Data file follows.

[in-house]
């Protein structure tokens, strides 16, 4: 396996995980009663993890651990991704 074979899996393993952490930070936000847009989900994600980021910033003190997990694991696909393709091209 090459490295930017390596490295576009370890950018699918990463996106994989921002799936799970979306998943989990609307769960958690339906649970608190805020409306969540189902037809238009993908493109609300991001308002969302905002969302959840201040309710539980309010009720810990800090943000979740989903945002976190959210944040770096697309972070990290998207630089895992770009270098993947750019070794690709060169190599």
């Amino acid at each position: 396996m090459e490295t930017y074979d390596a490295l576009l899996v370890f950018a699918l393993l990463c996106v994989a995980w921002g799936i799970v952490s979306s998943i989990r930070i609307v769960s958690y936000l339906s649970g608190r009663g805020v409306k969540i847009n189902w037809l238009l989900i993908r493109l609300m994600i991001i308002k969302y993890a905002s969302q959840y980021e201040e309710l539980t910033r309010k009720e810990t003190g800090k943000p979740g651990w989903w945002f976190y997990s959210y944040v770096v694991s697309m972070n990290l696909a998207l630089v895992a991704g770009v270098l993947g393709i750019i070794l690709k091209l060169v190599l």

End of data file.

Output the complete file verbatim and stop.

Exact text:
[in-house]
């Protein structure tokens, strides 16, 4: 396996995980009663993890651990991704 074979899996393993952490930070936000847009989900994600980021910033003190997990694991696909393709091209 090459490295930017390596490295576009370890950018699918990463996106994989921002799936799970979306998943989990609307769960958690339906649970608190805020409306969540189902037809238009993908493109609300991001308002969302905002969302959840201040309710539980309010009720810990800090943000979740989903945002976190959210944040770096697309972070990290998207630089895992770009270098993947750019070794690709060169190599």
């Amino acid at each position: 396996m090459e490295t930017y074979d390596a490295l576009l899996v370890f950018a699918l393993l990463c996106v994989a995980w921002g799936i799970v952490s979306s998943i989990r930070i609307v769960s958690y936000l339906s649970g608190r009663g805020v409306k969540i847009n189902w037809l238009l989900i993908r493109l609300m994600i991001i308002k969302y993890a905002s969302q959840y980021e201040e309710l539980t910033r309010k009720e810990t003190g800090k943000p979740g651990w989903w945002f976190y997990s959210y944040v770096v694991s697309m972070n990290l696909a998207l630089v895992a991704g770009v270098l993947g393709i750019i070794l690709k091209l060169v190599l």